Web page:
Empty shelves, anxious families: The White House pledged on Thursday, May 12, 2022, to take very seriously the baby milk shortage the United States is experiencing, which is turning into a political crisis for President Joe Biden.
Implement the “Law on Defense Production”?
According to data provider Datasembly, stockout rates for infant formula reached 43% at the end of last week, a situation that has only worsened following the February 2022 closure of the Abbott plant. Accused of indifference at worst, wait-and-see at best, the White House on Thursday outlined several limited measures. “This work has been going on for several months now,” his spokeswoman Jen Psaki said when asked about the response time of the American leader. “Our message to parents is: we heard, we want to do our best,” she said, asking questions about the topic that dominated her daily briefing.
The Biden administration plans to increase imports, among other things, while the US produces 98% of the milk formula it consumes. She also says she is working with the States to ease administrative restrictions that are putting pressure on the humblest families who buy baby milk with meal vouchers. The White House has finally taken over the antitrust authority due to the abuses associated with this shortage situation, in particular the resale of baby milk over the Internet at exorbitant prices.
Jen Psaki pointed out that one option still being explored was to implement the Defense Production Act, a text inherited from the Cold War that allows a US president to make economic decisions by executive order. Separately on Thursday, Joe Biden spoke with retailers and baby milk producers, and an administration official, who did not want to be named, called the conversations “productive and encouraging.” But the White House did not dare to predict a way out of the crisis, while the Republican opposition, campaigning ahead of the parliamentary elections in November, seized on this topic and battered the Biden administration.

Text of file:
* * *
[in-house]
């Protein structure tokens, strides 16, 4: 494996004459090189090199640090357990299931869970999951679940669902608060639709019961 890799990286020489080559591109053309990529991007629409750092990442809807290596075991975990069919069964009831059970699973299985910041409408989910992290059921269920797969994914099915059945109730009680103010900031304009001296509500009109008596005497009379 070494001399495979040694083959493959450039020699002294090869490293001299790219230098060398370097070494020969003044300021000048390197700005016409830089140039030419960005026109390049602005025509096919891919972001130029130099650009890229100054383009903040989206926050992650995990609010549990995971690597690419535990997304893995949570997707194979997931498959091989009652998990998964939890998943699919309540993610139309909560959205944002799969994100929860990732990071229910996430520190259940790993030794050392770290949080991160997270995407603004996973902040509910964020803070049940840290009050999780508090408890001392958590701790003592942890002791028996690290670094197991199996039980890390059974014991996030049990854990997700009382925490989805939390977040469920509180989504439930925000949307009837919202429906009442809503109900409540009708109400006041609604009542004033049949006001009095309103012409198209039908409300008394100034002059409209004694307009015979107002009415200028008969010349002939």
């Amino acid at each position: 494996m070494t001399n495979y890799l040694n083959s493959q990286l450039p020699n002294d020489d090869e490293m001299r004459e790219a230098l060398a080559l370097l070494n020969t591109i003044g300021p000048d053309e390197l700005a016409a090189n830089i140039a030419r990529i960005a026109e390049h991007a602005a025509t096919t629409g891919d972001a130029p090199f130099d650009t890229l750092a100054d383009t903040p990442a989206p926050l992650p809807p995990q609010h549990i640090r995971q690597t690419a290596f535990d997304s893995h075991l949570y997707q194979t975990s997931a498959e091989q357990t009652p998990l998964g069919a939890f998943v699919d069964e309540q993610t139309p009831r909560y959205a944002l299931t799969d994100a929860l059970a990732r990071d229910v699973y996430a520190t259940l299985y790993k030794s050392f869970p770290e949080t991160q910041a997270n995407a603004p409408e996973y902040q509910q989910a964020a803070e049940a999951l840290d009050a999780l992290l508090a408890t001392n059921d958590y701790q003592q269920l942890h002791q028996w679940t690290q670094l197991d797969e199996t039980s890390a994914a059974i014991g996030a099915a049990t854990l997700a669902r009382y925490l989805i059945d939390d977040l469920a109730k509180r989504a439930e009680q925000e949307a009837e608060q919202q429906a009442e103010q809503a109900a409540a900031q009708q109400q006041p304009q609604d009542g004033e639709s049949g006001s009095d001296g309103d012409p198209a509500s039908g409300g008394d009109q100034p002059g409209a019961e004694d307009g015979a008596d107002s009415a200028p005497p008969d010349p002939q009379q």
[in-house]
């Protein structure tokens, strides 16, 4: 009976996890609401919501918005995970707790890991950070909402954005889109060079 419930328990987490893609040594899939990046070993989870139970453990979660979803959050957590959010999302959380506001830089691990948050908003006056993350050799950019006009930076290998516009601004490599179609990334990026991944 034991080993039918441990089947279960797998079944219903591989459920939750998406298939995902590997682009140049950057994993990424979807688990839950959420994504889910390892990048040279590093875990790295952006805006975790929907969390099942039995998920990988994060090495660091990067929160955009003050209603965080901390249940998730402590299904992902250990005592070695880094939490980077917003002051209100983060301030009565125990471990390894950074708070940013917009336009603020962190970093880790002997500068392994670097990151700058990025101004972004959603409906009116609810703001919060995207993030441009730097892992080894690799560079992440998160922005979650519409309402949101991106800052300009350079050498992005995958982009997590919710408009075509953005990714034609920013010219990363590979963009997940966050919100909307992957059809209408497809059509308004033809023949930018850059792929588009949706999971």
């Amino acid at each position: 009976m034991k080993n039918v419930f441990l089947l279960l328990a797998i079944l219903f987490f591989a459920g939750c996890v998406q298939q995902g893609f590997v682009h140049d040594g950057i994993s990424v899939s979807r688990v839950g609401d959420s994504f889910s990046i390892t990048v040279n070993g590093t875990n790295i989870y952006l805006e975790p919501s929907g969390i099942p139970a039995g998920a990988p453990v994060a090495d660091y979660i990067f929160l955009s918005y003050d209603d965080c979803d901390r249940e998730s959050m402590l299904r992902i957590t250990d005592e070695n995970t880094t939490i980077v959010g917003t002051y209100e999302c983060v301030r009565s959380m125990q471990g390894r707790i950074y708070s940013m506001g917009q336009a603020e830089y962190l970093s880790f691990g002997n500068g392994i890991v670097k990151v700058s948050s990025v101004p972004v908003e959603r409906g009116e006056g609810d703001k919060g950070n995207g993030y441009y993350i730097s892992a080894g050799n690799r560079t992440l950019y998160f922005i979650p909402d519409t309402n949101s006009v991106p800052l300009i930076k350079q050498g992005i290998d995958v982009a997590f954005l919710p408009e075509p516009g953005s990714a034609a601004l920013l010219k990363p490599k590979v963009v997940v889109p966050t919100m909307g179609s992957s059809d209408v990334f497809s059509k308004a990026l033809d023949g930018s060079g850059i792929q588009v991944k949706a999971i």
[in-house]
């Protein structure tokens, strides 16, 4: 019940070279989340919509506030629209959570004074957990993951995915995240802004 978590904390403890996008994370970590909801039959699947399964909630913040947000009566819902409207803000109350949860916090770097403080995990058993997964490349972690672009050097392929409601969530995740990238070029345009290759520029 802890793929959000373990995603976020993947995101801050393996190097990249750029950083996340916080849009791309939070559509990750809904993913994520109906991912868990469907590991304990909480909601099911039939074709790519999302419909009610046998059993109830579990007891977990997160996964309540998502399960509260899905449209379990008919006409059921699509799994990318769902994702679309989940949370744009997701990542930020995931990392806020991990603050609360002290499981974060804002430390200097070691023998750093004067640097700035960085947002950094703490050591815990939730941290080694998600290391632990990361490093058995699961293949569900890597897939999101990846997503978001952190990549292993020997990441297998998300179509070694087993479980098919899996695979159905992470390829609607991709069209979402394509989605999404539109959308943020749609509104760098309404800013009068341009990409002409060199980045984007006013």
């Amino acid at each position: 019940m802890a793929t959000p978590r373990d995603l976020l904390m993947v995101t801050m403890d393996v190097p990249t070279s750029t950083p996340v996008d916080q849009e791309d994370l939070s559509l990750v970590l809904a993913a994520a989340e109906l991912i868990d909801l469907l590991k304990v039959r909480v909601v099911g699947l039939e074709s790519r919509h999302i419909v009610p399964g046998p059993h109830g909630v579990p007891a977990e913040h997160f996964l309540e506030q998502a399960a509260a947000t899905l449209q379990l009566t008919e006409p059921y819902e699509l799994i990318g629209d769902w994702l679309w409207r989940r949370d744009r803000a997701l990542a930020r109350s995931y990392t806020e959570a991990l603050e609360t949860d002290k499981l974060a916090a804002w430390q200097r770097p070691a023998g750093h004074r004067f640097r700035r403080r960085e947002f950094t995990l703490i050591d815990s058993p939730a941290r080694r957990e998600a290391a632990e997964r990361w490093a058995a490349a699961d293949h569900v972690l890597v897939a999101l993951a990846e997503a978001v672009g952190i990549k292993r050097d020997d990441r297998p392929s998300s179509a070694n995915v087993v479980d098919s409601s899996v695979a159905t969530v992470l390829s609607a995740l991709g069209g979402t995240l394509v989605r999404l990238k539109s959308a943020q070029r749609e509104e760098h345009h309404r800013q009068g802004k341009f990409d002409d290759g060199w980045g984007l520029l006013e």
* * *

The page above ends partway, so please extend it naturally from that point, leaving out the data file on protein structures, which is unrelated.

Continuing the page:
Thus, Eliza Stefanik, elected to the House of Representatives, confirmed during a press conference that she contacted the federal authorities in February: “Joe Biden has no plan. (…) When we asked the White House about the shortage, they laughed.” Randy Finstra, an elected official from Iowa, assured him that in his region, families “traveled 50, 75, to 100 miles to try (to) find milk powder (i.e. 80 to 160 kilometers) Until Democratic House Speaker Nancy Pelosi expressed her frustration on Thursday: “Right now, babies are hungry, babies are crying, we need to respond to this situation now.”
Sara Khan, a mother of three children aged 10, 7 and 6 months, told Agence France-Presse that she was frustrated by the empty shelves in and around Washington DC. “As soon as my baby was born, I noticed that there was a problem and he would be 7 months old next week,” admits the mother of the family, who survived thanks to boxes of milk mailed by her family. and his friends. The situation is even more painful for the parents of children whose health requires special milk.
So Maya, three weeks, lactose intolerance. “We had no choice but to switch to plant-based milk,” says her father, Steve Hochman, who lives in San Diego, California for lack of an alternative. On Feb. 17, following the death of two babies, manufacturer Abbott announced a “voluntary recall” of its Michigan milk powder factory, including Similac, which is used by millions of American families. The investigation cleared the contaminated milk, but production has yet to resume, exacerbating shortages already caused by problems with the wider supply chain and labor shortages.